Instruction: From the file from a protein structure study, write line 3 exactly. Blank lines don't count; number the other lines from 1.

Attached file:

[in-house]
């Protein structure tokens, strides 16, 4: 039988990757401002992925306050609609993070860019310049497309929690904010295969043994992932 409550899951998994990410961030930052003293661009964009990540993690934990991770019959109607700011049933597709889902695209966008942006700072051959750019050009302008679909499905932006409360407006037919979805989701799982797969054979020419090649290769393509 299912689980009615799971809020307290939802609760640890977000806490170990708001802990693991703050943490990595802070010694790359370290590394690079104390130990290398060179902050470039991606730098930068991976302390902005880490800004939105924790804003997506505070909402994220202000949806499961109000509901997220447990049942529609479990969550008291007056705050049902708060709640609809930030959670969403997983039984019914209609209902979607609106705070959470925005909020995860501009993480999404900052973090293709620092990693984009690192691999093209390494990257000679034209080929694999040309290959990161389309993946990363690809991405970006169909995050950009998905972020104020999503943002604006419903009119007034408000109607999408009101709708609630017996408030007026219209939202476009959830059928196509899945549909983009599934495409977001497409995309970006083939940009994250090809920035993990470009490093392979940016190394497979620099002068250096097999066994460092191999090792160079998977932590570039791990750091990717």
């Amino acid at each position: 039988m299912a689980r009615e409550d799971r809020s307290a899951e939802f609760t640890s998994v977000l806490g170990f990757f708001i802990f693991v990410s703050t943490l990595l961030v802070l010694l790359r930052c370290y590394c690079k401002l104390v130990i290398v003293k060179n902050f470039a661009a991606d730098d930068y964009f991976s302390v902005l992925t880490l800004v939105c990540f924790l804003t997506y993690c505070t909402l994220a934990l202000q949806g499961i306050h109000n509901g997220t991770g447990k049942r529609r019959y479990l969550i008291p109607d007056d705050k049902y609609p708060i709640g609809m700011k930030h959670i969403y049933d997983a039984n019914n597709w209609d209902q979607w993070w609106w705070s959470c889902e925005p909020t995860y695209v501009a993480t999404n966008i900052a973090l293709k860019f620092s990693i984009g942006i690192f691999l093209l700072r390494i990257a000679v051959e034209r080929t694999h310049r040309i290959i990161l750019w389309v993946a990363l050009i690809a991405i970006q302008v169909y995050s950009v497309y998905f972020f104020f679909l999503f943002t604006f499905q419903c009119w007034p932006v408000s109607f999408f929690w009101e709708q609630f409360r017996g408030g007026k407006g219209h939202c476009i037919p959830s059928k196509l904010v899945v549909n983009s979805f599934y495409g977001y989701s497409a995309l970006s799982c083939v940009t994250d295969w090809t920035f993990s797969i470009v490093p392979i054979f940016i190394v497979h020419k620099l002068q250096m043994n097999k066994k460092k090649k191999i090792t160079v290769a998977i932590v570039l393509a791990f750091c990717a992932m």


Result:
């Amino acid at each position: 039988m299912a689980r009615e409550d799971r809020s307290a899951e939802f609760t640890s998994v977000l806490g170990f990757f708001i802990f693991v990410s703050t943490l990595l961030v802070l010694l790359r930052c370290y590394c690079k401002l104390v130990i290398v003293k060179n902050f470039a661009a991606d730098d930068y964009f991976s302390v902005l992925t880490l800004v939105c990540f924790l804003t997506y993690c505070t909402l994220a934990l202000q949806g499961i306050h109000n509901g997220t991770g447990k049942r529609r019959y479990l969550i008291p109607d007056d705050k049902y609609p708060i709640g609809m700011k930030h959670i969403y049933d997983a039984n019914n597709w209609d209902q979607w993070w609106w705070s959470c889902e925005p909020t995860y695209v501009a993480t999404n966008i900052a973090l293709k860019f620092s990693i984009g942006i690192f691999l093209l700072r390494i990257a000679v051959e034209r080929t694999h310049r040309i290959i990161l750019w389309v993946a990363l050009i690809a991405i970006q302008v169909y995050s950009v497309y998905f972020f104020f679909l999503f943002t604006f499905q419903c009119w007034p932006v408000s109607f999408f929690w009101e709708q609630f409360r017996g408030g007026k407006g219209h939202c476009i037919p959830s059928k196509l904010v899945v549909n983009s979805f599934y495409g977001y989701s497409a995309l970006s799982c083939v940009t994250d295969w090809t920035f993990s797969i470009v490093p392979i054979f940016i190394v497979h020419k620099l002068q250096m043994n097999k066994k460092k090649k191999i090792t160079v290769a998977i932590v570039l393509a791990f750091c990717a992932m």